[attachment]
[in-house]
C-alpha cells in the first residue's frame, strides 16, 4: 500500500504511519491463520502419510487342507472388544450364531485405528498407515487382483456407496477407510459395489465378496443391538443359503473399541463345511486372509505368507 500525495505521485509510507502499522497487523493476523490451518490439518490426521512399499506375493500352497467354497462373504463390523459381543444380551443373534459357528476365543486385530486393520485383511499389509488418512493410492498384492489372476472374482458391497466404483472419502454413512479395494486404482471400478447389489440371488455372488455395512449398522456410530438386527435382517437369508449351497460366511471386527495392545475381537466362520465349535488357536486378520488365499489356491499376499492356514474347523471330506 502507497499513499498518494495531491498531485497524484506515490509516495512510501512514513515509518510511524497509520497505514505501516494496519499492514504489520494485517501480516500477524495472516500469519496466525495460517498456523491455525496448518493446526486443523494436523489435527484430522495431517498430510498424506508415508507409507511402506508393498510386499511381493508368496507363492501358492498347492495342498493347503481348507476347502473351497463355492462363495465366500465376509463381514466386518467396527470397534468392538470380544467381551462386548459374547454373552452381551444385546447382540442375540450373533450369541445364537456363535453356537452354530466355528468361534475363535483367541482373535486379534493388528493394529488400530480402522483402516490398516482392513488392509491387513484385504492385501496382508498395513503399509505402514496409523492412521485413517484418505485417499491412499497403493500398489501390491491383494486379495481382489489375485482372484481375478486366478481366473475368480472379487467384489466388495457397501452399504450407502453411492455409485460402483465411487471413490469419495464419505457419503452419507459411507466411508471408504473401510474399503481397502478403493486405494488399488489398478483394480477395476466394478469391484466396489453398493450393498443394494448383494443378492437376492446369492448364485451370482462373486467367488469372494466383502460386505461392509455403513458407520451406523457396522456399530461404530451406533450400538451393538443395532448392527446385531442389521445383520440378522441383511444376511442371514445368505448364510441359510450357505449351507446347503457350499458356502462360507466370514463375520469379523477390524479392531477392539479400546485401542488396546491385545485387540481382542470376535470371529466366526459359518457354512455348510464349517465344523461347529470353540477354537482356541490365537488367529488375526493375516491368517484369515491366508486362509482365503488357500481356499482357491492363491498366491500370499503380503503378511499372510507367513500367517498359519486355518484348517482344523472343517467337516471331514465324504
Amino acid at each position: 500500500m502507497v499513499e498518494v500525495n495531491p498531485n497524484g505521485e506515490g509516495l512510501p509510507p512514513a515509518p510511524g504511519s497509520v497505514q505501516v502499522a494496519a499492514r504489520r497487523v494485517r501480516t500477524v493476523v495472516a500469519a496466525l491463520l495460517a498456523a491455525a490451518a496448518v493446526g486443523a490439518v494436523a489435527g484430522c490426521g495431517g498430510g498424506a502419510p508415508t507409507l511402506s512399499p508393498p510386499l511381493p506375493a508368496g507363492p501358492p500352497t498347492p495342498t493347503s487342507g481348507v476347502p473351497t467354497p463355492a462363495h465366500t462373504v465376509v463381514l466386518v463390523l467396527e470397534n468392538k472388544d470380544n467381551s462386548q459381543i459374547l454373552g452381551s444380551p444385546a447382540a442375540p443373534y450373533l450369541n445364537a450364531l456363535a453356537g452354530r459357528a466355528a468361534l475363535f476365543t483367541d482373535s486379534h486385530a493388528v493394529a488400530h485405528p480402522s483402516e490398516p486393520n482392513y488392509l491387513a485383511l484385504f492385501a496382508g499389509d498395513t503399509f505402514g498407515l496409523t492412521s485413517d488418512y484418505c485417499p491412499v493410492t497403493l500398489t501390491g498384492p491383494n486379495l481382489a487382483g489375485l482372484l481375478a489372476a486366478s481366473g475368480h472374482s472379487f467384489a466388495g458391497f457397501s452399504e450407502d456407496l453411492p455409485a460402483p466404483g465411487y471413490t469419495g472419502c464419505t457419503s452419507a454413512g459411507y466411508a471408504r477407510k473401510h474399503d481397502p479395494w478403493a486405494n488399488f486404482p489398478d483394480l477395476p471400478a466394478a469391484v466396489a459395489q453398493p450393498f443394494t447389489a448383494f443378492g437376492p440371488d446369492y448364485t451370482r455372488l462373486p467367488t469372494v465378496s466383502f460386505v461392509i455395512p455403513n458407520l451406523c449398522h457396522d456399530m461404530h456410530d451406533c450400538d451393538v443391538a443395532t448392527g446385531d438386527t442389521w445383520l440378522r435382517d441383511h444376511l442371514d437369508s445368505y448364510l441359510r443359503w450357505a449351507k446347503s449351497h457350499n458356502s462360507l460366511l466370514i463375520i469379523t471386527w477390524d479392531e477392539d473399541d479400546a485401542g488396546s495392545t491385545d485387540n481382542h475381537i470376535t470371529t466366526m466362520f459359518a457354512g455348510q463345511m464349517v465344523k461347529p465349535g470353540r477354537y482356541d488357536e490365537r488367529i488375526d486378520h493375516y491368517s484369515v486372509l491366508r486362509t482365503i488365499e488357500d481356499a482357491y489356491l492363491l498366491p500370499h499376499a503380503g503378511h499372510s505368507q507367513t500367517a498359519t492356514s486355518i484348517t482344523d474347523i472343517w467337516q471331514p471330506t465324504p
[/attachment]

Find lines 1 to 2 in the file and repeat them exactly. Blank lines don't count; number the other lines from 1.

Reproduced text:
[in-house]
C-alpha cells in the first residue's frame, strides 16, 4: 500500500504511519491463520502419510487342507472388544450364531485405528498407515487382483456407496477407510459395489465378496443391538443359503473399541463345511486372509505368507 500525495505521485509510507502499522497487523493476523490451518490439518490426521512399499506375493500352497467354497462373504463390523459381543444380551443373534459357528476365543486385530486393520485383511499389509488418512493410492498384492489372476472374482458391497466404483472419502454413512479395494486404482471400478447389489440371488455372488455395512449398522456410530438386527435382517437369508449351497460366511471386527495392545475381537466362520465349535488357536486378520488365499489356491499376499492356514474347523471330506 502507497499513499498518494495531491498531485497524484506515490509516495512510501512514513515509518510511524497509520497505514505501516494496519499492514504489520494485517501480516500477524495472516500469519496466525495460517498456523491455525496448518493446526486443523494436523489435527484430522495431517498430510498424506508415508507409507511402506508393498510386499511381493508368496507363492501358492498347492495342498493347503481348507476347502473351497463355492462363495465366500465376509463381514466386518467396527470397534468392538470380544467381551462386548459374547454373552452381551444385546447382540442375540450373533450369541445364537456363535453356537452354530466355528468361534475363535483367541482373535486379534493388528493394529488400530480402522483402516490398516482392513488392509491387513484385504492385501496382508498395513503399509505402514496409523492412521485413517484418505485417499491412499497403493500398489501390491491383494486379495481382489489375485482372484481375478486366478481366473475368480472379487467384489466388495457397501452399504450407502453411492455409485460402483465411487471413490469419495464419505457419503452419507459411507466411508471408504473401510474399503481397502478403493486405494488399488489398478483394480477395476466394478469391484466396489453398493450393498443394494448383494443378492437376492446369492448364485451370482462373486467367488469372494466383502460386505461392509455403513458407520451406523457396522456399530461404530451406533450400538451393538443395532448392527446385531442389521445383520440378522441383511444376511442371514445368505448364510441359510450357505449351507446347503457350499458356502462360507466370514463375520469379523477390524479392531477392539479400546485401542488396546491385545485387540481382542470376535470371529466366526459359518457354512455348510464349517465344523461347529470353540477354537482356541490365537488367529488375526493375516491368517484369515491366508486362509482365503488357500481356499482357491492363491498366491500370499503380503503378511499372510507367513500367517498359519486355518484348517482344523472343517467337516471331514465324504